Living Rich with Coupons website is another place you can learn about couponing. She has a whole section for beginners. Later, I will do another post listing all the couponing websites, as well as all about my coupon binder, an essential accessory.

Tomorrow I will post about an easy way to start, as well as some facts and figures of how couponing has saved us a lot of money. Seeing what an average person can do, helps me see how it will fit into my own reality. It was my friends' stories of couponing that caught my ear and made me set aside time to figure it out. It is worth your time. It is money you can add to your income, and it is ALL tax free!

Monday, July 12, 2010

Felt Food

No, I don't know where I will get the time, but I feel a urge to get in touch with my crafting side and make something with my hands that can double as a form of therapy to calm my frazzled nerves. Confessions of a Homeschooler has posted in the past about felt food. She has a link to a site with free patterns and instructions at Lit'l Brown Bird's Passion. Follow the links to view exactly what felt food is and how you go about making it.

Like most of you, I have a very limited amount of "me" time. While that being a good thing, it might take me months to make anything. The point is to refresh myself in a sufficient proportion to the work God has for me, so I am going to go for it anyway and at least I can say I tried it :-) If I do actually finish a felt food project, I will post a picture, though it may take me a few months to get the picture uploaded to the blog ;-)

Click the link here for instructions and tips on felting

Click the link here for free felt patterns and tutorials

Confessions of a Homeschooler has a whole section on her tool bar for felt food. You can find other free patterns from her posts.

Tuesday, July 6, 2010

Play Room Problems: Wooden Train Storage

My husband and I were putting our heads together to try to organize our mound of wooden trains. Sometimes I wish I never opened the door to the Thomas the Tank Engine flood gates. The original books are wonderful, but the marketing based TV shows will end you and your dear ones in a hemp of trains. Putting the "collection" factor aside, all of my children have really enjoyed watching, reading and playing Thomas. It all started when my daughter was 2 and received a train table for Christmas. Well, 7 years and two boys later, we have quite the Thomas the Tank Engine exhibition.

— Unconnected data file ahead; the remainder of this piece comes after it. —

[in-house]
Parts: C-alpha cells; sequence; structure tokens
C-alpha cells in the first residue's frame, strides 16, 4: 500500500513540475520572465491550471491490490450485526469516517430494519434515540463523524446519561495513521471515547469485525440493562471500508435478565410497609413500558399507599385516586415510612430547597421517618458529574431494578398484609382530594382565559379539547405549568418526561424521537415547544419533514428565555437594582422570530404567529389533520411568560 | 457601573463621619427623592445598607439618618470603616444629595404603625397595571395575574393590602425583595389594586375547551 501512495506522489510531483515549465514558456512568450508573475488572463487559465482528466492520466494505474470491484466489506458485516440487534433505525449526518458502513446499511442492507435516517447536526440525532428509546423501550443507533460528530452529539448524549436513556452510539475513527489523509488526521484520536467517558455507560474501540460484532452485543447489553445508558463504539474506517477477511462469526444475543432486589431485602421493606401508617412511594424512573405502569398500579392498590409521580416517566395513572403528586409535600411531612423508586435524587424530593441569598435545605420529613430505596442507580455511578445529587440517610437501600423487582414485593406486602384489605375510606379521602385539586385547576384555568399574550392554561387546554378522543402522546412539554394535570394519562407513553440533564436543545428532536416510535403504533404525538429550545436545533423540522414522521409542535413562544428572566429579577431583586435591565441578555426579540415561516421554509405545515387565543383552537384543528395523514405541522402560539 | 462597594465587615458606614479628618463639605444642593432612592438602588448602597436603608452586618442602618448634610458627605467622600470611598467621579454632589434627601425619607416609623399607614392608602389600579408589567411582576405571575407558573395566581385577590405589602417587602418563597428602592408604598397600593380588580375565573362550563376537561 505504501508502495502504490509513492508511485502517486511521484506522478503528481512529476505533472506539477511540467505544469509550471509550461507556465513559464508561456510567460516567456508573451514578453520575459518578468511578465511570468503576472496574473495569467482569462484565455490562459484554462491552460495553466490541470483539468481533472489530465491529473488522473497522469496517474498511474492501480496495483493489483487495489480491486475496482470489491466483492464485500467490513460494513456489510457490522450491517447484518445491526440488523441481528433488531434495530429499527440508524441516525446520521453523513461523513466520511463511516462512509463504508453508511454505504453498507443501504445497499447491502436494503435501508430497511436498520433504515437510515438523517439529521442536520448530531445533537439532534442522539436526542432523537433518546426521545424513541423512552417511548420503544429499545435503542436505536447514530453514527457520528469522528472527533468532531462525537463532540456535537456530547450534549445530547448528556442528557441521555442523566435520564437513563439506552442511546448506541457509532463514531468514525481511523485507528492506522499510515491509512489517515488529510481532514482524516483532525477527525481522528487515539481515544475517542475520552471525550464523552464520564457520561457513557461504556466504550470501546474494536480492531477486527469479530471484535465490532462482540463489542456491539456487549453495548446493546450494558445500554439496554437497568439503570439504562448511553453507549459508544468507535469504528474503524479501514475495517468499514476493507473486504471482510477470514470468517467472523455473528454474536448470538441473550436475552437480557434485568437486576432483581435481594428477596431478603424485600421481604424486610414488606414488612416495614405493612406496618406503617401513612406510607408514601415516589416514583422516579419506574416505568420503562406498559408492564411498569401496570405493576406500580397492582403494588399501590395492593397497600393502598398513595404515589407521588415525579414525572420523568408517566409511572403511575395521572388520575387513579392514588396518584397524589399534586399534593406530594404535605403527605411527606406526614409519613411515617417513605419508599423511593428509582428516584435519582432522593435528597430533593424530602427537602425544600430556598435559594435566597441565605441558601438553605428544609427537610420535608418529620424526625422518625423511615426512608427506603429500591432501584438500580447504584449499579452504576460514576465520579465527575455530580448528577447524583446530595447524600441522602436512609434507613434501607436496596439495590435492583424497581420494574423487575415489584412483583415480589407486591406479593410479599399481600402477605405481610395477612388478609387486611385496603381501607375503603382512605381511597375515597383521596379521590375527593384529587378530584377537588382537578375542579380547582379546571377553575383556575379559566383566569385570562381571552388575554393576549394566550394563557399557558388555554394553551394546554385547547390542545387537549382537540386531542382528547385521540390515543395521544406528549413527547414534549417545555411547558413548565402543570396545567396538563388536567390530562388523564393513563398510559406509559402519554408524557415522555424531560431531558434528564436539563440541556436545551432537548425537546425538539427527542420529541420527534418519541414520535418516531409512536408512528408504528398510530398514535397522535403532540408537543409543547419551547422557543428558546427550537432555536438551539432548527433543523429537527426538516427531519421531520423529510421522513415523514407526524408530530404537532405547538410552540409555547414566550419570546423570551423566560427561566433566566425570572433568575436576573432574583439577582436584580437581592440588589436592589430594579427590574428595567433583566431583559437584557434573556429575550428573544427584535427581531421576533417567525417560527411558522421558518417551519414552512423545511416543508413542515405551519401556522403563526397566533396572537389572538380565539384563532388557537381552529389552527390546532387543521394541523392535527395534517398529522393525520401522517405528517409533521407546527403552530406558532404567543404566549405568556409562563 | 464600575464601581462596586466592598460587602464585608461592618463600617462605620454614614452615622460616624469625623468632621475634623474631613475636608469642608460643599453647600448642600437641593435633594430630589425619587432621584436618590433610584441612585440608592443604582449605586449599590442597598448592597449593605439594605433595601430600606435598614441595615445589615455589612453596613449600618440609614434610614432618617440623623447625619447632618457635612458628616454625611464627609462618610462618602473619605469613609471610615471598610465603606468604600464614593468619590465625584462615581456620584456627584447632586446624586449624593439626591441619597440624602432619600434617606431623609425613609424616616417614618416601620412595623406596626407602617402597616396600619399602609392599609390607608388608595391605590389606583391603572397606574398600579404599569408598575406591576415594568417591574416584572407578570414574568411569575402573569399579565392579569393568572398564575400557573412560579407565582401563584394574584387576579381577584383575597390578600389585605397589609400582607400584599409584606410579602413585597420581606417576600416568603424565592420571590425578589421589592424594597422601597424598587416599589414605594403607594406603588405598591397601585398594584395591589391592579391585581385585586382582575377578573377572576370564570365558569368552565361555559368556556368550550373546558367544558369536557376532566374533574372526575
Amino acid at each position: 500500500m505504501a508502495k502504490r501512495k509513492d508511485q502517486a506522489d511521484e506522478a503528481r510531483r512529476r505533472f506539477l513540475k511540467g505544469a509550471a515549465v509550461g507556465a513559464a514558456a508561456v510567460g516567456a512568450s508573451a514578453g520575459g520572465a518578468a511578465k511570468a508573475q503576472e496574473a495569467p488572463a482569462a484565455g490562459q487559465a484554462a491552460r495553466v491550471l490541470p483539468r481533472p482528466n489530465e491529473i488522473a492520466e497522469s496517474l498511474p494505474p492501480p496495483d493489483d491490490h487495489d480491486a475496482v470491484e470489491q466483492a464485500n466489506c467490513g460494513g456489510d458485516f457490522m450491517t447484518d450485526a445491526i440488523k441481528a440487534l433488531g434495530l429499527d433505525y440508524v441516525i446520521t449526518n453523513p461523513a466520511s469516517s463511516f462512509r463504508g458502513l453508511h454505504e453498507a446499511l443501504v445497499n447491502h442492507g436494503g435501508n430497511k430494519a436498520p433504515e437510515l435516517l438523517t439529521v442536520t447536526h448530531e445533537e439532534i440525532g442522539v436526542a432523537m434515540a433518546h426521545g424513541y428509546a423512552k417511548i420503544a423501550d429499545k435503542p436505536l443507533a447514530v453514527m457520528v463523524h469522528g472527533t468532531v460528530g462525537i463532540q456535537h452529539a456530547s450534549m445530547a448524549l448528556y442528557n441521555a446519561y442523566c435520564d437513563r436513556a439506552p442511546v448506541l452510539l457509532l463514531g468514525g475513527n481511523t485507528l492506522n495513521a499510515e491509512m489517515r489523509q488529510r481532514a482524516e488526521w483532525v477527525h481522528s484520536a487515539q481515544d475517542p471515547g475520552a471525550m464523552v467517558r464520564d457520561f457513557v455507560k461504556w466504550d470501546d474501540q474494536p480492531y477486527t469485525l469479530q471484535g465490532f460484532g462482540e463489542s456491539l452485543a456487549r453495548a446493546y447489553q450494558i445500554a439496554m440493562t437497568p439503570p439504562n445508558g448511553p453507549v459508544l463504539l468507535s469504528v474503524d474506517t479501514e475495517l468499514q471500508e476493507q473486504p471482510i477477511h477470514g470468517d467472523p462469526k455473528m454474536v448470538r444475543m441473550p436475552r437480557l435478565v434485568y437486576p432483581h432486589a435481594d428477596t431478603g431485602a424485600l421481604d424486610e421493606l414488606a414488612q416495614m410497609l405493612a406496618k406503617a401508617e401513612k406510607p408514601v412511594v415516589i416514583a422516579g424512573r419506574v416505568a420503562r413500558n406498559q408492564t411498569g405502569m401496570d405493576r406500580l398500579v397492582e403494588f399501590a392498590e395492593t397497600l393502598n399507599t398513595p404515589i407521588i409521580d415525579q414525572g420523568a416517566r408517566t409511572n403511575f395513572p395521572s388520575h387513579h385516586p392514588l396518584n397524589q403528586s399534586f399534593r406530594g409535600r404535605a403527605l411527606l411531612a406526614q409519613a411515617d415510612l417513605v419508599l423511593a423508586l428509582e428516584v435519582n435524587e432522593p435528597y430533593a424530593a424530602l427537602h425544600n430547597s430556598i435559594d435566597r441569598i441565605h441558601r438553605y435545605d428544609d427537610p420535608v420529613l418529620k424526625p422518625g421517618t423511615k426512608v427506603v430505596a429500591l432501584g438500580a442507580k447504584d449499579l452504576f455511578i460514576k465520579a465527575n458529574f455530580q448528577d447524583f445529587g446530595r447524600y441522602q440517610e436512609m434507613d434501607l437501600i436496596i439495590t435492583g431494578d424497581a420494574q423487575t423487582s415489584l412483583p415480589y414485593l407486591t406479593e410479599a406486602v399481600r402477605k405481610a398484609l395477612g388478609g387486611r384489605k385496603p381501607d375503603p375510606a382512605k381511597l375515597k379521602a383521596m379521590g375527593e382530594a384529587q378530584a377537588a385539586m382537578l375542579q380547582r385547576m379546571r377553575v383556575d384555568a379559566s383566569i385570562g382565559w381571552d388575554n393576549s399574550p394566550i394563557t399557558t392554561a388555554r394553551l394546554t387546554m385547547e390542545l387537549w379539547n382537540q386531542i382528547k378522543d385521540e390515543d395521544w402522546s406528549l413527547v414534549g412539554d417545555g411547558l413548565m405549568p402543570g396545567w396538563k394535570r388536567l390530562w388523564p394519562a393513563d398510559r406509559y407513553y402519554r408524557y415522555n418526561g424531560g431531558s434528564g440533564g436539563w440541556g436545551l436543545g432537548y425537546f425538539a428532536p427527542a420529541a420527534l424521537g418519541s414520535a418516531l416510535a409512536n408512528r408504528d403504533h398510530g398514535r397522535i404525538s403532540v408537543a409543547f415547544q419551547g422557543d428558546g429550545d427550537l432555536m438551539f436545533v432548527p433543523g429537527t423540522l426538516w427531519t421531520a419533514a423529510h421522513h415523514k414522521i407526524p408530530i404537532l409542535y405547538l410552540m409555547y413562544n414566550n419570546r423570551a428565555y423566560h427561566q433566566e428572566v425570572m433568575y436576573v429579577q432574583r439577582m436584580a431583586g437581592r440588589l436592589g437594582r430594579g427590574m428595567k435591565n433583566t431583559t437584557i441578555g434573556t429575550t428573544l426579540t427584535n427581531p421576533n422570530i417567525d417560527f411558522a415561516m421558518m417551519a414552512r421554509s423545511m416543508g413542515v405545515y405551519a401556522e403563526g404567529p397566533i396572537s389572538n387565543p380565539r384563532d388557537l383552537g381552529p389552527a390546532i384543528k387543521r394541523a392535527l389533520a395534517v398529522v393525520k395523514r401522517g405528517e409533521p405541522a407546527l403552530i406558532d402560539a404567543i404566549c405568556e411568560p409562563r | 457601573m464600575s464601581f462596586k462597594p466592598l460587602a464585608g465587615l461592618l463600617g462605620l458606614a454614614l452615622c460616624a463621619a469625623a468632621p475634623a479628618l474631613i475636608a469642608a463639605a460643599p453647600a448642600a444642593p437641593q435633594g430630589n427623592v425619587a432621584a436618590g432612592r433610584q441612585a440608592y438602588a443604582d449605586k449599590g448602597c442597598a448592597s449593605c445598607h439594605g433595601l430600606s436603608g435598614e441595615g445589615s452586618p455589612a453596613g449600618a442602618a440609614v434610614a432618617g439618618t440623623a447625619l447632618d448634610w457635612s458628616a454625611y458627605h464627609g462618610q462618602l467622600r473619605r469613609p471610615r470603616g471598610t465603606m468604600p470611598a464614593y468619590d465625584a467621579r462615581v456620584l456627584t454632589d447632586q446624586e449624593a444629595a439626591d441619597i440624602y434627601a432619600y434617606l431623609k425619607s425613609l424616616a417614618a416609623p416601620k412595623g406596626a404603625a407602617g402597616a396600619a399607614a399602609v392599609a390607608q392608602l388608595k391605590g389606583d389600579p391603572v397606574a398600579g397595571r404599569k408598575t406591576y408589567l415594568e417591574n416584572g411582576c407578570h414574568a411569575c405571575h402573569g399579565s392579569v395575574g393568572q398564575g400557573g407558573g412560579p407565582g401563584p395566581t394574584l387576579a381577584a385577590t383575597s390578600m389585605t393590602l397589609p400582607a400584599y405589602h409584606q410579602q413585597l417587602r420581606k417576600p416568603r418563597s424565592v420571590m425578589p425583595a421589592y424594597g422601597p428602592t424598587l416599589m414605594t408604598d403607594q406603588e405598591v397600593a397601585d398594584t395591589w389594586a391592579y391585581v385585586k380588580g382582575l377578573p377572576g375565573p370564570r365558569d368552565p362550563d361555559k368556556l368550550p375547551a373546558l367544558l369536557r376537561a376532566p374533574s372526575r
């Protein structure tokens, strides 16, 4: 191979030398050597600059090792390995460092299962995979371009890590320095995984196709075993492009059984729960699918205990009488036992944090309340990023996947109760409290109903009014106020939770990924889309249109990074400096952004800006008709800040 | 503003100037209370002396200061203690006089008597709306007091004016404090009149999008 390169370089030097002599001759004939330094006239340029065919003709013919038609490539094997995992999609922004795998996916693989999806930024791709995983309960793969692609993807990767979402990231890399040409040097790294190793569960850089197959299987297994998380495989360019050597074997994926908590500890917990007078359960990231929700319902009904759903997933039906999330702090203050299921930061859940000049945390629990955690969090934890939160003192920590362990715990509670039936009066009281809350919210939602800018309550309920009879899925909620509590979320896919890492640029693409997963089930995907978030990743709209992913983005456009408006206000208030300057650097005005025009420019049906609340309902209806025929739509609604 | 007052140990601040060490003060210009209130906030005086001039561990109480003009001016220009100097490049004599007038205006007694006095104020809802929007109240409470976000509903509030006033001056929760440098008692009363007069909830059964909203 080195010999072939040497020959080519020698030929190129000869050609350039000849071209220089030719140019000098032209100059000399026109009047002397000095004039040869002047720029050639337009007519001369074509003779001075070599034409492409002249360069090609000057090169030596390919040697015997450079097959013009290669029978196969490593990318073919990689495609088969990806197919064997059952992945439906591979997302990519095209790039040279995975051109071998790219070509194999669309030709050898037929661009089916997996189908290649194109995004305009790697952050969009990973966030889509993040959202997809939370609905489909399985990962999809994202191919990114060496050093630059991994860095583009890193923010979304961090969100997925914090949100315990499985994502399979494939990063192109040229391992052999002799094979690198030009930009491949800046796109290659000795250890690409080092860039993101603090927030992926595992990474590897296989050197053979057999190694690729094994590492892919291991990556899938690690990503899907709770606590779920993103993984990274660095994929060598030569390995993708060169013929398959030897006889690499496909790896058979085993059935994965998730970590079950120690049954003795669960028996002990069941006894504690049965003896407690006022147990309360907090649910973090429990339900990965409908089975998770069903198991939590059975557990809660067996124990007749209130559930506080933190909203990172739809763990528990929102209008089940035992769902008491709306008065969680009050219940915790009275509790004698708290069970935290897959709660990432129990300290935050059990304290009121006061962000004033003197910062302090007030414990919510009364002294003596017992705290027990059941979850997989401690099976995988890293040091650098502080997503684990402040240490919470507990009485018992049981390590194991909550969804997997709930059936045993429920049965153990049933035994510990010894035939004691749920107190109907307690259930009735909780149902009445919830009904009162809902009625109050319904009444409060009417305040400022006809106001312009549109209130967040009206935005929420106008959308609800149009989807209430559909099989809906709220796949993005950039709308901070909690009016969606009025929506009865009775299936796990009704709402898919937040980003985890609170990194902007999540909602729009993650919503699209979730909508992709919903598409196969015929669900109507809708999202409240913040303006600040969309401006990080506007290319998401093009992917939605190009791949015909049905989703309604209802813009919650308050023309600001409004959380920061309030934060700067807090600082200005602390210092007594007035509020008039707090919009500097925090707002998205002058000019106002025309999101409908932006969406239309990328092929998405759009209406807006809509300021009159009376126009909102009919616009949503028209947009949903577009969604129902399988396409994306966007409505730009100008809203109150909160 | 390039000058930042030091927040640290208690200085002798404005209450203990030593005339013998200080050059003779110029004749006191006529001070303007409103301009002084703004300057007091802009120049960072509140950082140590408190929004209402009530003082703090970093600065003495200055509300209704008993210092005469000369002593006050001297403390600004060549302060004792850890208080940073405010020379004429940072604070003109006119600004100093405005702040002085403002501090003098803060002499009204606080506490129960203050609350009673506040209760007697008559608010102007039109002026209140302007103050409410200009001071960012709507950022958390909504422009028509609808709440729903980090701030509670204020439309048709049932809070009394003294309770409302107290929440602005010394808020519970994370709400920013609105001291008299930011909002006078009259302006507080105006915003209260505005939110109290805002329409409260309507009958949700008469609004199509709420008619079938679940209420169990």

The play room problem here is the boys dump the container of wooden trains or take all the trains and leave them covering the train table. Being store in a container in the train table, the trains are nicked and scratched from being all jumbled together. These problems can be prevented if each train has it's own visible spot. Here are some solutions:

  • Train Rack from Train Rack Store ~ They sell a few different size racks ranging from $19.97 to $49.97. The rack pictured here is $39.97 and fits about 30 trains. The racks are perfect, but at 60 trains and counting - Yikes! That would be about $80 bucks. Even with the free shipping, it is just too much for us to spend on train storage. Since I found this merchant by googling, you may like to know that besides his website, you can buy his racks on Ebay too.
  • Rain Gutters ~ This idea was originally for books, but I am thinking it might work for trains. It does not look as nice as the Train Rack, but whole lot cheaper. Check out how to make it here at Family Fun. We are definably going to use this idea in the book nook, but for books :-) However, it would be more permanent than the Train Rack.
  • Ledge ~ Another idea is to attach wooden track to a wooden ledge or chair rail with a flat top, then attach it to the wall. To keep cost down, we could buy the track from IKEA or any other non Thomas brand of wooden tracks. This would be more work and cost than the gutters, but it might look nicer. Also, it too would be more permanent than the Train Rack.
  • Draw Dividers ~ I am wondering if I can make draw dividers work with our existing bins in the train table (our train table came with 4 bins) or with pull out plastic drawers, which have the added benefit of keeping the trains dust free.
I will have to keep my eyes peeled for other solutions. Maybe I will wander over to the Container Store, it is a haven for type A personalities like myself. Please post your own train storage ideas.

Perhaps I can persuade the boys to ask for Train Racks for their birthday presents instead of more trains.